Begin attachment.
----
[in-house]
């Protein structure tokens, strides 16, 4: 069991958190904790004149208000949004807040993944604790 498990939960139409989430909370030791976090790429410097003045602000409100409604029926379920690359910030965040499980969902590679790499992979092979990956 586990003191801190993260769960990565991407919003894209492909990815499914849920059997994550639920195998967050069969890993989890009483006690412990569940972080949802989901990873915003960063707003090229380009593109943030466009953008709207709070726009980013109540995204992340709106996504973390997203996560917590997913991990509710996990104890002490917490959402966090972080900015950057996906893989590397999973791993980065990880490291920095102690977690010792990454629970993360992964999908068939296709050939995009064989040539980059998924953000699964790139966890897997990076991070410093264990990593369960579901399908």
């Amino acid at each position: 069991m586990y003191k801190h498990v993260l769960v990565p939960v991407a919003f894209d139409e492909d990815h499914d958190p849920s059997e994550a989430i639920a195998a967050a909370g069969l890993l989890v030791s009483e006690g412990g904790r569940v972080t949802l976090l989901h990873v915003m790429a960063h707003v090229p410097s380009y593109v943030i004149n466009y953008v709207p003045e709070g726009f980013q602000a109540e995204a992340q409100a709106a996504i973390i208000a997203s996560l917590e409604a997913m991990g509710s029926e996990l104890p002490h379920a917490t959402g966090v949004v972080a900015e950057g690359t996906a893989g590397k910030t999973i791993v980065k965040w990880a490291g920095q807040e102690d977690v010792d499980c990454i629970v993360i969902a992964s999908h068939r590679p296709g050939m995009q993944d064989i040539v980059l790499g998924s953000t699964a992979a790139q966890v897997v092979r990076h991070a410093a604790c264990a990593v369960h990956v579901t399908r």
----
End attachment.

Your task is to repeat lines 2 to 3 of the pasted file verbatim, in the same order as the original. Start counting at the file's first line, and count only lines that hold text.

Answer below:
């Protein structure tokens, strides 16, 4: 069991958190904790004149208000949004807040993944604790 498990939960139409989430909370030791976090790429410097003045602000409100409604029926379920690359910030965040499980969902590679790499992979092979990956 586990003191801190993260769960990565991407919003894209492909990815499914849920059997994550639920195998967050069969890993989890009483006690412990569940972080949802989901990873915003960063707003090229380009593109943030466009953008709207709070726009980013109540995204992340709106996504973390997203996560917590997913991990509710996990104890002490917490959402966090972080900015950057996906893989590397999973791993980065990880490291920095102690977690010792990454629970993360992964999908068939296709050939995009064989040539980059998924953000699964790139966890897997990076991070410093264990990593369960579901399908």
């Amino acid at each position: 069991m586990y003191k801190h498990v993260l769960v990565p939960v991407a919003f894209d139409e492909d990815h499914d958190p849920s059997e994550a989430i639920a195998a967050a909370g069969l890993l989890v030791s009483e006690g412990g904790r569940v972080t949802l976090l989901h990873v915003m790429a960063h707003v090229p410097s380009y593109v943030i004149n466009y953008v709207p003045e709070g726009f980013q602000a109540e995204a992340q409100a709106a996504i973390i208000a997203s996560l917590e409604a997913m991990g509710s029926e996990l104890p002490h379920a917490t959402g966090v949004v972080a900015e950057g690359t996906a893989g590397k910030t999973i791993v980065k965040w990880a490291g920095q807040e102690d977690v010792d499980c990454i629970v993360i969902a992964s999908h068939r590679p296709g050939m995009q993944d064989i040539v980059l790499g998924s953000t699964a992979a790139q966890v897997v092979r990076h991070a410093a604790c264990a990593v369960h990956v579901t399908r």